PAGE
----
Ladies and gentlemen, welcome to… Bond-a-rama!

Your Bond-a-rama cast

Australian James Bond fans (er… Oz is a pretty big place; let’s make that Bond fans in the Melbourne area) have a great opportunity to have some fun with the iconic superspy character.

The live show Bond-a-Rama places four actors (three men and a woman) on a single stage to recapitulate all 22 James Bond movies in a single performance. Or, at least parody them — “pisstake” would be the local colloquialism — with a sharp eye for all the dumb stuff in the series, filtered through a basic affection for the cinematic saga. The acting quartet essays 40 characters, including all six screen 007s, in the show. Even the beloved Sheriff J.W. Pepper makes an appearance!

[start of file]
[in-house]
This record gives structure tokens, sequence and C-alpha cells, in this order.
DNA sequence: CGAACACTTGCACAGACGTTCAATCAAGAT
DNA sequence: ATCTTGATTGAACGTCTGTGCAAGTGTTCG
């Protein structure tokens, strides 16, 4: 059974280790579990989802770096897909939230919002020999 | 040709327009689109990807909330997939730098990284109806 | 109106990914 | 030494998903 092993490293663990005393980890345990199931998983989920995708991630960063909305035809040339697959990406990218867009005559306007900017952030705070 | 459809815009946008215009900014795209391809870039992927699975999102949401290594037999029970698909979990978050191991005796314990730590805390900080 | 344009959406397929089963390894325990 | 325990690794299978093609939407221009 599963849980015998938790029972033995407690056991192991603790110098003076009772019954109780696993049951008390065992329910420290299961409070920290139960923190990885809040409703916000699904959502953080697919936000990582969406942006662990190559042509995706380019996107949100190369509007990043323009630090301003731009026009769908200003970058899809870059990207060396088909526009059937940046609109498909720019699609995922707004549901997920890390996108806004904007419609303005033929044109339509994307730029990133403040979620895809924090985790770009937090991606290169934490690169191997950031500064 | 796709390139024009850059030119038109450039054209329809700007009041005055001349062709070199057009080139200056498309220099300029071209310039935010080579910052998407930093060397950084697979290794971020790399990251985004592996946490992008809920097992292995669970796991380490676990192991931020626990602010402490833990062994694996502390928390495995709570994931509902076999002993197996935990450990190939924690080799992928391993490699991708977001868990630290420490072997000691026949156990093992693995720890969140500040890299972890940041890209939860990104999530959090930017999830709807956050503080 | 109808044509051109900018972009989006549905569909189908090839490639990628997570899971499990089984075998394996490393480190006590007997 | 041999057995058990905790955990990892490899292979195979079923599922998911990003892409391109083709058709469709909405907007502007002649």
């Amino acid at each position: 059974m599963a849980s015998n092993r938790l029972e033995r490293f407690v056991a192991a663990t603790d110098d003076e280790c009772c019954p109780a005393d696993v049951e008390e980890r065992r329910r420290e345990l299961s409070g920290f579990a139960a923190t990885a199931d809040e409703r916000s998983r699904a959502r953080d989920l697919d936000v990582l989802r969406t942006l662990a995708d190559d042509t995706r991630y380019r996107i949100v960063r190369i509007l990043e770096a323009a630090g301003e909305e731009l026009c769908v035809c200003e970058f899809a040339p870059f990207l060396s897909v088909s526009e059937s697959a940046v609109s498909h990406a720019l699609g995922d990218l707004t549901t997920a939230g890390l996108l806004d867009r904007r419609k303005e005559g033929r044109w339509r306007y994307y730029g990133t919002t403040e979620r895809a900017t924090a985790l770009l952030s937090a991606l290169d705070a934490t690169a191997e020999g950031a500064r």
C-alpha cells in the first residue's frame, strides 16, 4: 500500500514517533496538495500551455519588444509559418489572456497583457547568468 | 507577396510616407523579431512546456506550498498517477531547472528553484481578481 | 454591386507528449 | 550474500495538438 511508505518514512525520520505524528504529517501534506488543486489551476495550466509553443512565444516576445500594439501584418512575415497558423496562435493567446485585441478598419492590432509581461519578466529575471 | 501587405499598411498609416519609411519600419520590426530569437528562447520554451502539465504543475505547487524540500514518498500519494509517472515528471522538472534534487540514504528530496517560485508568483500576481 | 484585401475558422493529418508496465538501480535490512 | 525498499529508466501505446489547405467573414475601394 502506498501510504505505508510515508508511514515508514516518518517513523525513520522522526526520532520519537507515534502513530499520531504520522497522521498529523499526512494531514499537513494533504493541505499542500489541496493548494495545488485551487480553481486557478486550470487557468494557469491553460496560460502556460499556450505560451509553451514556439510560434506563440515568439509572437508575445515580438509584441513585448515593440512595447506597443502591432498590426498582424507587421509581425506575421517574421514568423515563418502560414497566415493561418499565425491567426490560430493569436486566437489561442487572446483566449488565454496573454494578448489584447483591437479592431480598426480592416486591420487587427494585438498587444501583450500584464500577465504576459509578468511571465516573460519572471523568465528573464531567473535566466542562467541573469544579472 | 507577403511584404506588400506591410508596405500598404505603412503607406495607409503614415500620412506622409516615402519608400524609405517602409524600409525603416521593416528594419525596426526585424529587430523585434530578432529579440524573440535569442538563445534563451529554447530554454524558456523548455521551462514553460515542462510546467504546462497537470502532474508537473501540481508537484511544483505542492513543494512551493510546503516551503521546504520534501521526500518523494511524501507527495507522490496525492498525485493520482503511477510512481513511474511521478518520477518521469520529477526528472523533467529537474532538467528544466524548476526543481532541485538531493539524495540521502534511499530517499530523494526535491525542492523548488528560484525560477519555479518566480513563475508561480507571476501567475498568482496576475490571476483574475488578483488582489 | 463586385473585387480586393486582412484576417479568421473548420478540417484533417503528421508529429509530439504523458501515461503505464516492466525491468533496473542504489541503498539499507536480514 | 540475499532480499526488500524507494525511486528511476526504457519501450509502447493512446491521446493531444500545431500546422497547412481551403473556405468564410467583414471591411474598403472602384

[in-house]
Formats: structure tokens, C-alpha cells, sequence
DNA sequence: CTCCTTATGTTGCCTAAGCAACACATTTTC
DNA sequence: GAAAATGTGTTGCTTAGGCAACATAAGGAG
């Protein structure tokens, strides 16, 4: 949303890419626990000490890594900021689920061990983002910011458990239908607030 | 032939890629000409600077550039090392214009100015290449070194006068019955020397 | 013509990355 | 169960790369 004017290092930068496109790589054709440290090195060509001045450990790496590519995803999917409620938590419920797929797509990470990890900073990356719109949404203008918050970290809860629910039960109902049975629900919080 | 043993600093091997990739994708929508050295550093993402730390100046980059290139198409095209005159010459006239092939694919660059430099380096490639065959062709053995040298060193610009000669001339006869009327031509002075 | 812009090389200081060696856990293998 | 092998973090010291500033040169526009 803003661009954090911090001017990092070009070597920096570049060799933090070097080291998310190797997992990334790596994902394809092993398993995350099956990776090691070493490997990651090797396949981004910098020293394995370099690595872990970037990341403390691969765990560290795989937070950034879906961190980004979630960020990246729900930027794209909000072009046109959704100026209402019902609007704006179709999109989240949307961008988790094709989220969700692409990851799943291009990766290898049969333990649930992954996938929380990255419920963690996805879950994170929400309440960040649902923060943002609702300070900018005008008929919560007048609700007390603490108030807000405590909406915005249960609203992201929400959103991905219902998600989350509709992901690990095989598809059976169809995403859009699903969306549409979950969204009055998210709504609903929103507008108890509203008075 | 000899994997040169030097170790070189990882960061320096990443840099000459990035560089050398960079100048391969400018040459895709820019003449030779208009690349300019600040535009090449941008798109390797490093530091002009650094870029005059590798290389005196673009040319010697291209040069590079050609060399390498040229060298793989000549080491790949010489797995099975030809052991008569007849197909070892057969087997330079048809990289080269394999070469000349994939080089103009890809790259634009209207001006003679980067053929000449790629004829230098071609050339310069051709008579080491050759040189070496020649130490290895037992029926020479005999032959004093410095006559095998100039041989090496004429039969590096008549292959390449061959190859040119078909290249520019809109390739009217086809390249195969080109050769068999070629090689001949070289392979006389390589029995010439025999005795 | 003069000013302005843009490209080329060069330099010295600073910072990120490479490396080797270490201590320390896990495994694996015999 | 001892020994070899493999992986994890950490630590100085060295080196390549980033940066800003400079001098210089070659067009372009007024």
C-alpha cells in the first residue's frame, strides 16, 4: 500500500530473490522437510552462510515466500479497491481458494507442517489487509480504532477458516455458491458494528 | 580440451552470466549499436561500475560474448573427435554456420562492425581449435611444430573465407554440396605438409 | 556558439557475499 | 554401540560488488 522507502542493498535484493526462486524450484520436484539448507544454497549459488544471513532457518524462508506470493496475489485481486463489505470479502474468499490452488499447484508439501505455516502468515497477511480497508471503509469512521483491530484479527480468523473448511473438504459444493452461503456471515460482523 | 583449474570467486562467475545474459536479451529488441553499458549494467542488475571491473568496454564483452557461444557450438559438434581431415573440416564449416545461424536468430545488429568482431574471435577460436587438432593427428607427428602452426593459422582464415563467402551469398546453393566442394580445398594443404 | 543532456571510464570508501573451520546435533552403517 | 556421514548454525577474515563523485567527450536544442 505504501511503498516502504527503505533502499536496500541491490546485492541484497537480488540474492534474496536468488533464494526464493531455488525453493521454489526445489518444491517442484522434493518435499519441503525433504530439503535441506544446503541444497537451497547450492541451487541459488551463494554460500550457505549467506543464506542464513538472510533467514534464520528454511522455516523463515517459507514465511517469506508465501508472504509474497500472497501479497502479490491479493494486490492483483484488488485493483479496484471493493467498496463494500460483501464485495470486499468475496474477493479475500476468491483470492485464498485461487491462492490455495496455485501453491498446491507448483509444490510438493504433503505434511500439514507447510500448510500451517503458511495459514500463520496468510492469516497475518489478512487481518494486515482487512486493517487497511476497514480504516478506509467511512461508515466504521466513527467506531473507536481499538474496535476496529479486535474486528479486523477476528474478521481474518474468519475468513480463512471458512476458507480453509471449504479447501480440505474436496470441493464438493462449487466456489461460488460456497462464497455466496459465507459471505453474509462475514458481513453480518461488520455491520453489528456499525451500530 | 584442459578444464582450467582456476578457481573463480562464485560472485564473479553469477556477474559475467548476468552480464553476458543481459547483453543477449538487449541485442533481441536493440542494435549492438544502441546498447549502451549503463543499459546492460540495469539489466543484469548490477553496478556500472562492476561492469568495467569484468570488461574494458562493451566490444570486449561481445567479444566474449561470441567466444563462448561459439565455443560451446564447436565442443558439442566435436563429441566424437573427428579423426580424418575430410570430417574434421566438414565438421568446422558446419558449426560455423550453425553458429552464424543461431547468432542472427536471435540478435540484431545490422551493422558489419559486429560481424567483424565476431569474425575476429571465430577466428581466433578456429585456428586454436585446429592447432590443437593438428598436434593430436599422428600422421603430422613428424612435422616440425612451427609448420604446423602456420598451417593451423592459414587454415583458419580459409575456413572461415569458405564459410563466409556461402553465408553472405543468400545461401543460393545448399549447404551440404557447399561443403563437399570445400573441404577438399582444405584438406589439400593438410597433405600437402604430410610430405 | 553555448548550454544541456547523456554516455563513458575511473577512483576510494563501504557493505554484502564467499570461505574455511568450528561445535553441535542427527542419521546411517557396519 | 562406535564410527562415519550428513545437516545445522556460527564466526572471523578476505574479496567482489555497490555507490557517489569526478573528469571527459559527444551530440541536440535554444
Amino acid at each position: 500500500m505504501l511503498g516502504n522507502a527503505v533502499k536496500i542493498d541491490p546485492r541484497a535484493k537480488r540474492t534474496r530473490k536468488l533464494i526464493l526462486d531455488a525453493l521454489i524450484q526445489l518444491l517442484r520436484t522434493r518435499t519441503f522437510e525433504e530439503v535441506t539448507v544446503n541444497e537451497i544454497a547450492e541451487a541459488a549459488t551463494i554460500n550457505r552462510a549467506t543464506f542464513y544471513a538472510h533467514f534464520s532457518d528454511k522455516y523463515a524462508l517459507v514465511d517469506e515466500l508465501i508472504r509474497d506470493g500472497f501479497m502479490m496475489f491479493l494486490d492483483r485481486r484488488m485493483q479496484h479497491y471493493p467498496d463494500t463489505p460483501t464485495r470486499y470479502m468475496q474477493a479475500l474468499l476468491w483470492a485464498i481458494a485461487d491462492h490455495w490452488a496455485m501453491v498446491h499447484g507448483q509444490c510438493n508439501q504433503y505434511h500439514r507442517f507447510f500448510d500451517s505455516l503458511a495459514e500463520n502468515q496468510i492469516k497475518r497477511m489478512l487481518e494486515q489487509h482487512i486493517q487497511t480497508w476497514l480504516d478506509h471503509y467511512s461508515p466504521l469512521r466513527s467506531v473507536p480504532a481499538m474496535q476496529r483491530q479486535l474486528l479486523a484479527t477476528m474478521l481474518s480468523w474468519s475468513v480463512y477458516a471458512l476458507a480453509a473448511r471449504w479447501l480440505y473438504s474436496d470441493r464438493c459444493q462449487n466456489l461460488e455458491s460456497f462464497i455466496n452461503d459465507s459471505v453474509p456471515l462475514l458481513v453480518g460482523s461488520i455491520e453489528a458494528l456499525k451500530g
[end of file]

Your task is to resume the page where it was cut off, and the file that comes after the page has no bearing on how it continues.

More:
The show’s creators, Michael Ward and Stephen Hall, hooked up with director Russell Fletcher to pull the whole thing together. Research was required:

Rewatching all 22 films from Dr. No to Quantum of Solace was required research for the creative team, Fletcher says. Purists will understand why that doesn’t include Never Say Never Again or the David Niven version of Casino Royale – although that doesn’t mean they’re not fair game. Hall confesses to ”doing a bit of fast forwarding through some of the Roger Moores… I’d forgotten how not-very-good The Man With the Golden Gun is,” he says with an evil chuckle.”

You can read all about it at the Sydney Morning Herald, in Michael Dwyer’s article
Quantum of Silliness. You can also take a look at the show’s Facebook page.